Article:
I tend to mash down on my teeth when I strain during heavy deadlifts. The discomfort from this movement is temporary, and by the time I finish stretching after the WOD, the pain is gone. But what if you have recurring and persistent pain from seemingly innocuous exercises like running? That may be a sign of potentially serious dental issues, and really whole body issues, that you need to address.
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by Geoff Rand
In Part 1 of this article we learned about the body's response to tissue damage and how inflammation is a natural response that is the start of the repair and healing process. In Part 2 we'll look at NSAIDs and their effects and some alternative treatments.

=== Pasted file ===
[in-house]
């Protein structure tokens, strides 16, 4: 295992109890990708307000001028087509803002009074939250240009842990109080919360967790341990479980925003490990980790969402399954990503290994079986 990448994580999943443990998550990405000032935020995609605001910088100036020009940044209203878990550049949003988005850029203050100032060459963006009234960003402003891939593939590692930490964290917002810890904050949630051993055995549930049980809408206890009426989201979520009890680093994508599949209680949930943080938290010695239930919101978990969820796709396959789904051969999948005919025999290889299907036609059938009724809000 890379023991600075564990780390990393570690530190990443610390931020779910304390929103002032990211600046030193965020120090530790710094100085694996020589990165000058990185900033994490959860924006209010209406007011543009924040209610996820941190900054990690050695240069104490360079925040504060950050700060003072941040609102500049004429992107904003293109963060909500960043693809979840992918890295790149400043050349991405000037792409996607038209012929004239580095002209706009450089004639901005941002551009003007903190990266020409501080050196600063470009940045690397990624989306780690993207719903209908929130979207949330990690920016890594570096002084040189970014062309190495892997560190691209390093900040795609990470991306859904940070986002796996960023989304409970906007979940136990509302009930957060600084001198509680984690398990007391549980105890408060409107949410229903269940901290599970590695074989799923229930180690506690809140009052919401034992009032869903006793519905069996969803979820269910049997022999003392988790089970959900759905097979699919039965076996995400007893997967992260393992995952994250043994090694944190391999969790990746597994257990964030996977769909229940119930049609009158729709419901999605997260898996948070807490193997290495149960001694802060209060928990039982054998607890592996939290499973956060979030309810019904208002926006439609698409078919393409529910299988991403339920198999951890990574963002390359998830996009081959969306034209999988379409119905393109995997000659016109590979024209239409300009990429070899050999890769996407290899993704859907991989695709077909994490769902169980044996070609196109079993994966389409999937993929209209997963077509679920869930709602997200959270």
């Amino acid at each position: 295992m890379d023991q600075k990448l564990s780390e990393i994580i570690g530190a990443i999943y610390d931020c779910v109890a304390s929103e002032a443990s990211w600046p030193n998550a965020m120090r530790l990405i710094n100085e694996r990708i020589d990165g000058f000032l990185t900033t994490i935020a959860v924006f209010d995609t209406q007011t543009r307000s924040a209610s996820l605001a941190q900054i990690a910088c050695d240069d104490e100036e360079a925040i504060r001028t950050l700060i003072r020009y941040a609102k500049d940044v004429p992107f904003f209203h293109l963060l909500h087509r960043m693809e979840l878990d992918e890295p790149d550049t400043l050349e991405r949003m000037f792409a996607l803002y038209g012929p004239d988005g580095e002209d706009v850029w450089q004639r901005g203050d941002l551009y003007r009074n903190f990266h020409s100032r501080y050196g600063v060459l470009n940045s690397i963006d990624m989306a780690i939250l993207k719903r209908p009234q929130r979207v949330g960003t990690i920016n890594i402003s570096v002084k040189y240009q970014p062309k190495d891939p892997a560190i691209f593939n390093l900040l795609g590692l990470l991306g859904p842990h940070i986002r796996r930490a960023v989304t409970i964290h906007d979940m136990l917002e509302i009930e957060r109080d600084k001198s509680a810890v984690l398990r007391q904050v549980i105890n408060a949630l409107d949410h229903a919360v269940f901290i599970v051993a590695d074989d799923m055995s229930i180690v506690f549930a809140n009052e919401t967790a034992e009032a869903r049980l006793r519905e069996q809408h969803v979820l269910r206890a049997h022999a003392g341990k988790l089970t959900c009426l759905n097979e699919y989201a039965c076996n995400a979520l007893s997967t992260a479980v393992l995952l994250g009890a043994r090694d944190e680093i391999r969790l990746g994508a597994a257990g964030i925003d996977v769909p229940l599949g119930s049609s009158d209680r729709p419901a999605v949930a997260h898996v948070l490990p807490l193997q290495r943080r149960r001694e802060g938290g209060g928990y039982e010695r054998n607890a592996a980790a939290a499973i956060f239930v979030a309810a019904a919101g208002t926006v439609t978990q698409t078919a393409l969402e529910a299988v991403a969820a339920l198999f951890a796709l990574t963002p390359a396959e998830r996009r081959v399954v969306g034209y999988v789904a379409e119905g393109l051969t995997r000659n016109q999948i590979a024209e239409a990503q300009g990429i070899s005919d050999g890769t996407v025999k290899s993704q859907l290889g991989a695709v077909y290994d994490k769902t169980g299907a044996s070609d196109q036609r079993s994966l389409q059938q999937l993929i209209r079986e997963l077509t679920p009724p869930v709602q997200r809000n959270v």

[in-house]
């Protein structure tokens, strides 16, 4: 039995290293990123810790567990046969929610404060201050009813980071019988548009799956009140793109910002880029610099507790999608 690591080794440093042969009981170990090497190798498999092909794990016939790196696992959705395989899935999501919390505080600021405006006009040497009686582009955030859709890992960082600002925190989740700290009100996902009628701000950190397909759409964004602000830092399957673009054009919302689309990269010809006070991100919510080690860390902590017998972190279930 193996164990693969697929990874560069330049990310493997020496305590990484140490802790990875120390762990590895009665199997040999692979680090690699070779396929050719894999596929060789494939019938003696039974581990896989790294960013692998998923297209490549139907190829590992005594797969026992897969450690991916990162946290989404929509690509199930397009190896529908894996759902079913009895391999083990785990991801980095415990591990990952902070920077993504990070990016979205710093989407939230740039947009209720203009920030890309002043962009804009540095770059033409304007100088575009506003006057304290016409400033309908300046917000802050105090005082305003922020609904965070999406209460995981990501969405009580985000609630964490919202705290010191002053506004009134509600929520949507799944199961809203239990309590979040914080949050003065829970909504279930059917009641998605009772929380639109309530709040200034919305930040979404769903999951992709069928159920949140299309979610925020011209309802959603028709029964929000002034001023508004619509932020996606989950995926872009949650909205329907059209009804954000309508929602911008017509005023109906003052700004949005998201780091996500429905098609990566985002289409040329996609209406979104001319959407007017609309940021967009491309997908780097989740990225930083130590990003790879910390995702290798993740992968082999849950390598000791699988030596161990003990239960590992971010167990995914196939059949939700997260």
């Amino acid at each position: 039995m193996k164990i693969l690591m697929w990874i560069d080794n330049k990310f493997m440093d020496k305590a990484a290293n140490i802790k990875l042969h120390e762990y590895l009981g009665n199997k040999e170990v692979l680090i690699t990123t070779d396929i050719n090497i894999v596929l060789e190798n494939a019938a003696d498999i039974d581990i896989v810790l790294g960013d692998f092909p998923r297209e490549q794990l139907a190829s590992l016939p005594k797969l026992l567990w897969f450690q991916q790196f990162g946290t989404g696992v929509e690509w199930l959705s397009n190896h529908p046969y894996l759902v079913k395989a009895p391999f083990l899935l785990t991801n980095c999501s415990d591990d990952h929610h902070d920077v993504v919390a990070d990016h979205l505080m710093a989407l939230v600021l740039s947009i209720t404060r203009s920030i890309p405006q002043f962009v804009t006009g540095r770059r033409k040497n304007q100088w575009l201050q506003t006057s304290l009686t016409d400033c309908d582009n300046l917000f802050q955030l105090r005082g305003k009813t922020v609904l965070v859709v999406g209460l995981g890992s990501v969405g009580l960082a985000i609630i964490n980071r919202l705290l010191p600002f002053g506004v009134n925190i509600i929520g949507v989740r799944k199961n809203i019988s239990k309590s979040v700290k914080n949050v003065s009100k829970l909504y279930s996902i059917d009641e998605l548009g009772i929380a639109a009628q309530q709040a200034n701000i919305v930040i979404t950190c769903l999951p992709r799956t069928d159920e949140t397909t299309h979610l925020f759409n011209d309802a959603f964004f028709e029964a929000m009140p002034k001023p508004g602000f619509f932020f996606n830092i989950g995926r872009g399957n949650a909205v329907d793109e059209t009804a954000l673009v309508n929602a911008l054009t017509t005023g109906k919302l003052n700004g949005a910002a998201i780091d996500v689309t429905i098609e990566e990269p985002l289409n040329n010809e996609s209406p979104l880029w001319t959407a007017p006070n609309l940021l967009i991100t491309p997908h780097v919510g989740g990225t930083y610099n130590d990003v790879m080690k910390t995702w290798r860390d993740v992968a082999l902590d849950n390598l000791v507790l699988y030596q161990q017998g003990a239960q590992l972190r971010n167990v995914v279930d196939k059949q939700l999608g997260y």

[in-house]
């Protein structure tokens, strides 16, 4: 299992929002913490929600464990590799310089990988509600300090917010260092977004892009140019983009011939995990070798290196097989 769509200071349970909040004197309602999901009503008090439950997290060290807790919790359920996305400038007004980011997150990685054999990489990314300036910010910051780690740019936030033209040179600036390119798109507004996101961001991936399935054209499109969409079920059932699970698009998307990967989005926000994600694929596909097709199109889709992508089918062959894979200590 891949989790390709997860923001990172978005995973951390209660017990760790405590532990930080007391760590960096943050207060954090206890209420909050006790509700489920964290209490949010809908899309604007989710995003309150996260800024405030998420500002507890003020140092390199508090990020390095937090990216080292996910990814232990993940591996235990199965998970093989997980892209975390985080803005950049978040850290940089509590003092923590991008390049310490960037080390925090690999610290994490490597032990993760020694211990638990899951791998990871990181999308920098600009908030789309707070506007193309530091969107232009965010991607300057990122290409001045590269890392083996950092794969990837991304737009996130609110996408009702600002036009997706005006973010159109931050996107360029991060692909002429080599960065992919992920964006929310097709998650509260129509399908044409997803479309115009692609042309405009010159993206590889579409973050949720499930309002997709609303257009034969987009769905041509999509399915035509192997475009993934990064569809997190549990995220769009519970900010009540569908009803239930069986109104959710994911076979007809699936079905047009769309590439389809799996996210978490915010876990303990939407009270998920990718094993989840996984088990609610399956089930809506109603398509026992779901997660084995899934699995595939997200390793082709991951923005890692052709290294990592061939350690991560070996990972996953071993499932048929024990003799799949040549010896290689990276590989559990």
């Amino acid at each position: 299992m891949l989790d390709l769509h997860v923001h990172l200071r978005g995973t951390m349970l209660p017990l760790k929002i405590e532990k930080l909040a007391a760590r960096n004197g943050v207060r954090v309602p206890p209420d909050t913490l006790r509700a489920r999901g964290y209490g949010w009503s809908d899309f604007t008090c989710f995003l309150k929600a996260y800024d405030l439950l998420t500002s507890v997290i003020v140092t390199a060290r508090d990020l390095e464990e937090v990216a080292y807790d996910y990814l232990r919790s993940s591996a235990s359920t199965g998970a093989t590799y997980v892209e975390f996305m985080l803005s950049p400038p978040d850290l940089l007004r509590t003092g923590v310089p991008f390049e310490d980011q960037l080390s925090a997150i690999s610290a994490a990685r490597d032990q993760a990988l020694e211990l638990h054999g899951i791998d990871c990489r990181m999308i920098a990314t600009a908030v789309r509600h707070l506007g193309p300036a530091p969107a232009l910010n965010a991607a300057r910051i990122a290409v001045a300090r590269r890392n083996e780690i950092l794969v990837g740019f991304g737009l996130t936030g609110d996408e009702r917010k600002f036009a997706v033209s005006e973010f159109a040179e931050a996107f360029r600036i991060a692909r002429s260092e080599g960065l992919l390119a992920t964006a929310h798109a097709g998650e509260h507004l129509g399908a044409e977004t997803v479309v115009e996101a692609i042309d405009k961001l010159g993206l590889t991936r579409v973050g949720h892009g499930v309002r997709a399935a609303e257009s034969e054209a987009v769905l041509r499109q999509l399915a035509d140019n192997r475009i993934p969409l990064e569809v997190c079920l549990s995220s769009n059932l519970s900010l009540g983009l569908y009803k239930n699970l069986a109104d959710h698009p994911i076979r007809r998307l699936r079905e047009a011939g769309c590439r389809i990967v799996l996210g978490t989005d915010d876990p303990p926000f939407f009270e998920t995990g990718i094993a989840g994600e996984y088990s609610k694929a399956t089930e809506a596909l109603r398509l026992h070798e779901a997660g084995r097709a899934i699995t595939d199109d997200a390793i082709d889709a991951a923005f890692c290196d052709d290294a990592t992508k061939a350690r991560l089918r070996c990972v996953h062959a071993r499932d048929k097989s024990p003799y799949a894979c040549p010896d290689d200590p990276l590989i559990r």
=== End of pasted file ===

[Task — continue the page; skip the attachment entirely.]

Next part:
NSAIDs are Non-Steroidal Anti-Inflammatory Drugs. They include the common-named medicines like Ibruprofen, Motrin, Advil, Aleve, Tylenol, and Nuprin. NSAIDs work by inhibiting the activity of cyclooxygenase (COX), an enzyme that is part of the cell repair process. While COX works to repair cell damage, a byproduct of this action is increased sensitivity to pain. NSAIDs block the production of the COX enzymes, and thus the pain from the inflammation isn’t felt. Good, right? Not really. Here’s why.
While some enzymes of the COX family do cause an increase in pain sensitivity, others in that family control production of platelets that protect the stomach lining. This can cause bleeding and ulcers when they aren’t allowed to function normally. Other functions of COX enzymes are protein metabolism and stimulation of satellite cell proliferation, which when suppressed, result in greatly reduced muscle growth. Long term use of NSAIDs can cause liver and kidney damage. When you limit COX production, you can also set yourself up for increased chance of heart attack or stroke.